Who can resist a fireplace? They’re both functional, keeping you toasty, and aesthetic, acting as a focal point in your living space. Whether renovating or building new, many homeowners today are opting to include a brand new fireplace or renovate an existing one. And there are just so many stylish options. We’ve rounded up our favourite fireplace ideas for your inspo—with 50 living spaces featuring everything from classic, traditional wood-burning fireplaces, to contemporary, eco-friendly, bio-ethanol fireboxes.
Your choice of a fireplace will depend on your budget, the level of maintenance you are prepared to put in, your aesthetic preferences and your decision regarding the most suitable fuel source. Scroll down to the end of this post for a quick rundown of the different types of fireplaces you can choose from, or you can search for a tradie who specialises in fireplace installation. But in the meantime, let’s take a look at 50+ fireplace design ideas that are smokin’ hot!
1. Black, white and timber fireplace
Belgian architect Nicholas Schuybroek is responsible for this stunning Parisian apartment. Sophisticated but simple, the living room features a minimalist black fireplace combined with natural materials and tones against a crisp white backdrop. You really can’t go wrong with this subtly elegant “organic modern” look, blending tactile natural materials into a black and white setting.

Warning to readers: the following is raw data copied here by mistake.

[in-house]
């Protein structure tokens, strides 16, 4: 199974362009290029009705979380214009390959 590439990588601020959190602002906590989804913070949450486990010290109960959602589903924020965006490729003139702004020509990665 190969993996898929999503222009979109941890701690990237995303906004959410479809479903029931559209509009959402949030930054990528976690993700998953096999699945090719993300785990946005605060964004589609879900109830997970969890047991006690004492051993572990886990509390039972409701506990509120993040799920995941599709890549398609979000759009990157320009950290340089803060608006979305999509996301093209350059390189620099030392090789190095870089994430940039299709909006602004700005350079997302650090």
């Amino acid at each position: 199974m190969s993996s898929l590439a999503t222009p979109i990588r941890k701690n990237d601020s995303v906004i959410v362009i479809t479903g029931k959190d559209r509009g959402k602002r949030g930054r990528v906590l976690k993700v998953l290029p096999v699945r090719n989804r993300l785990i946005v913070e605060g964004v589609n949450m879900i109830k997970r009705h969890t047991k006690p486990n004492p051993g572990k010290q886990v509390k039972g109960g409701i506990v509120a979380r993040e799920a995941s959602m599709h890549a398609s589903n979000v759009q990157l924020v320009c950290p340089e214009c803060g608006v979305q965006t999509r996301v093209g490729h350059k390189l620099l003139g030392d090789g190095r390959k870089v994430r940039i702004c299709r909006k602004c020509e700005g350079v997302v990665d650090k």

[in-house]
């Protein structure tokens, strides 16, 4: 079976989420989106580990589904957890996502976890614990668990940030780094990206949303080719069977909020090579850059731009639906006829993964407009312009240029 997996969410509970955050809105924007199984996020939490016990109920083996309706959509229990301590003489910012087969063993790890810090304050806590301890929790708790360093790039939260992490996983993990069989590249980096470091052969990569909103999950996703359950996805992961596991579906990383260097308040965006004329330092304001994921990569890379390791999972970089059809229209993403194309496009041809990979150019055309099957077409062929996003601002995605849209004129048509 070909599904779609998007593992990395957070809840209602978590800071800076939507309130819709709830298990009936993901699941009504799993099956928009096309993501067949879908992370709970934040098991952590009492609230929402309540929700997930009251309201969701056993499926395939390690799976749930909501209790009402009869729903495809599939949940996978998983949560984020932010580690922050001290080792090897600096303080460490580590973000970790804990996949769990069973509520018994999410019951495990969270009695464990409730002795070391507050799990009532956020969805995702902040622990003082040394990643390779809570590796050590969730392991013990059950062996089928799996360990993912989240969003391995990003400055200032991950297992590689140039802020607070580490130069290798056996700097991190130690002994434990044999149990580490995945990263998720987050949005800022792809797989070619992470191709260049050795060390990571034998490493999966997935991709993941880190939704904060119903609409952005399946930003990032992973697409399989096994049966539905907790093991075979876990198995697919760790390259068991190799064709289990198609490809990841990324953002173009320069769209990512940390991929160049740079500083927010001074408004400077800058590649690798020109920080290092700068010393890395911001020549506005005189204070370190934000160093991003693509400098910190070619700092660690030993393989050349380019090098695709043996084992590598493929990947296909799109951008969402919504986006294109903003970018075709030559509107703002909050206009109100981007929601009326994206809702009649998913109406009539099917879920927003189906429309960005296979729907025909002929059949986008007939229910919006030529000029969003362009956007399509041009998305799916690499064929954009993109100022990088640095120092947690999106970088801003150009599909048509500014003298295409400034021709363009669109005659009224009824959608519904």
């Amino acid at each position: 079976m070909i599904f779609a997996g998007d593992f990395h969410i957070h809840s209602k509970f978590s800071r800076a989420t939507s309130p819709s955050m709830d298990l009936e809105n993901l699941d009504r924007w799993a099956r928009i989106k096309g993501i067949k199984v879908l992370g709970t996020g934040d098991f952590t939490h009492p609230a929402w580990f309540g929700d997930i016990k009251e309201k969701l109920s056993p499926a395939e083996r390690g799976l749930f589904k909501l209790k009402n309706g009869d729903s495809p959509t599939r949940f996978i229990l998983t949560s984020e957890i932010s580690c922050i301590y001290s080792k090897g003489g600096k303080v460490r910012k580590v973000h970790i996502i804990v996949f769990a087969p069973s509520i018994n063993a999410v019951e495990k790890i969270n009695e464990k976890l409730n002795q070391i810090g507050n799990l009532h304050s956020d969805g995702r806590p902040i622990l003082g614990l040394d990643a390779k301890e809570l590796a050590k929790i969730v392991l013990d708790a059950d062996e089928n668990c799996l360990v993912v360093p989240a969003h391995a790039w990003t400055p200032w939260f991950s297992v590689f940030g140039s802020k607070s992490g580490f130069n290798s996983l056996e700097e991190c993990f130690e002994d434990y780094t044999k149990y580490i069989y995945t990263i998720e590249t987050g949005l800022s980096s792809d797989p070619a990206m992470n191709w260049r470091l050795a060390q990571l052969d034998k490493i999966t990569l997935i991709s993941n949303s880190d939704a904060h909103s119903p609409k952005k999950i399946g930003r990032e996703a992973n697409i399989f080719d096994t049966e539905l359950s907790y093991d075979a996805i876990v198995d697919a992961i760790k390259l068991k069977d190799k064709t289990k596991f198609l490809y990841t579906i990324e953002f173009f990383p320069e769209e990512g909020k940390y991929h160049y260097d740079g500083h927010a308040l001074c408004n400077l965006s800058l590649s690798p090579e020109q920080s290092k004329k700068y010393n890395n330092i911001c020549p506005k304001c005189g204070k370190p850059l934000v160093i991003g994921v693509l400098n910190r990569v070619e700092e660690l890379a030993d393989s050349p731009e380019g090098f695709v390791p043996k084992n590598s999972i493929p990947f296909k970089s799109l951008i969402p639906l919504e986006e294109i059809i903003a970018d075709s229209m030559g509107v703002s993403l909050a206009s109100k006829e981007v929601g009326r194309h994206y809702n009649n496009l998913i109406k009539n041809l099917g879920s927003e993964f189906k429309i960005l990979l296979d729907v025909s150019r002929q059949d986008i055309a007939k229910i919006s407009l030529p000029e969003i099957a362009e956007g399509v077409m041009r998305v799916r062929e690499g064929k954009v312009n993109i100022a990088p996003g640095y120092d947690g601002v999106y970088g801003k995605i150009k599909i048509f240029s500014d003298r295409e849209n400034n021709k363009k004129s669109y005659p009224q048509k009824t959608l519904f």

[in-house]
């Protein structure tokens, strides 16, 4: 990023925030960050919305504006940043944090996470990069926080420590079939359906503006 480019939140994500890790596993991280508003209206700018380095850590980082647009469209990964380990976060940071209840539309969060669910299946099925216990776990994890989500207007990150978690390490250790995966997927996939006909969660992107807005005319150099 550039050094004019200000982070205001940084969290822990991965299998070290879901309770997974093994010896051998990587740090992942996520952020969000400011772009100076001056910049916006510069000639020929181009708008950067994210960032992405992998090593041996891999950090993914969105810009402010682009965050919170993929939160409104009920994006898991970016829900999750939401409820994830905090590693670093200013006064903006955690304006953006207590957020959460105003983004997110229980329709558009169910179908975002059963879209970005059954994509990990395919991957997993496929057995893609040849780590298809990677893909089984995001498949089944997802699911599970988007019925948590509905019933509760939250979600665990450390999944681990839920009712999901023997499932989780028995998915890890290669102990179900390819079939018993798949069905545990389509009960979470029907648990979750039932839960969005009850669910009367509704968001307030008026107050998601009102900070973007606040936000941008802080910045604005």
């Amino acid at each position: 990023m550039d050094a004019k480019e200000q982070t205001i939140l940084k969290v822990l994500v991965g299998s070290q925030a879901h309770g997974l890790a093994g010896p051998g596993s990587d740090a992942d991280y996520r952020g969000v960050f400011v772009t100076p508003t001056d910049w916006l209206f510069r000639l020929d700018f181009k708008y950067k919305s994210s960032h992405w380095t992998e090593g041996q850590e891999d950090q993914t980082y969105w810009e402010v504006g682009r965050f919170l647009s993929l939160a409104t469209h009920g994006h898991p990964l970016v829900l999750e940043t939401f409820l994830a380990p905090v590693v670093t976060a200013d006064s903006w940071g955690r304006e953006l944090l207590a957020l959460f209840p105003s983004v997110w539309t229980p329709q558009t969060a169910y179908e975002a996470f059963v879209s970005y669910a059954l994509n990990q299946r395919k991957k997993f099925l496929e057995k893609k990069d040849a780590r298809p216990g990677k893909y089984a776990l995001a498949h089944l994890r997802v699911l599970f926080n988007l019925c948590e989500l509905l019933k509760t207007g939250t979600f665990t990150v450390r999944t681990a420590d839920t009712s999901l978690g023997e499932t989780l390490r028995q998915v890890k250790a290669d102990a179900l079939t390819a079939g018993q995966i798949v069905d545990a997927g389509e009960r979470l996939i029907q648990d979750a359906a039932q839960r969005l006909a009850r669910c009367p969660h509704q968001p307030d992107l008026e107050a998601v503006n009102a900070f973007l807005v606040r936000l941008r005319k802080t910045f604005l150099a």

2. Tiled fireplace
This fireplace really exemplifies the current trend towards oversized, sculptural surrounds using so-called honest or authentic materials like steel, concrete and stone. Here, black zellige tile creates a powerful centrepiece for this modern rustic living room, contrasting beautifully with the light colour palette and tactile soft furnishings.
If you love tiles like the ones below but want some more inspiration, then take a look at these fireplace tile ideas.
3. Modern black with woodstack
One of the things people love about wood-fuelled fireplaces is the fact that a woodstack can become a very pleasing design feature in itself. What’s interesting is that this home actually has a gas fireplace, but the owners have chosen to install a woodstack purely as a design feature and to generate cosy vibes. It also complements the American oak and blackbutt timber used throughout this home.
4. White modern farmhouse
For a look with more subtle contrasts, a fireplace with a white surround and a smaller black firebox blends harmoniously into a whitewashed palette. The less imposing look of a fireplace like this allows the fireplace décor to take centre stage—in this case, an abstract artwork in complementary tones, and a set of floating shelves containing ceramic vases and artefacts.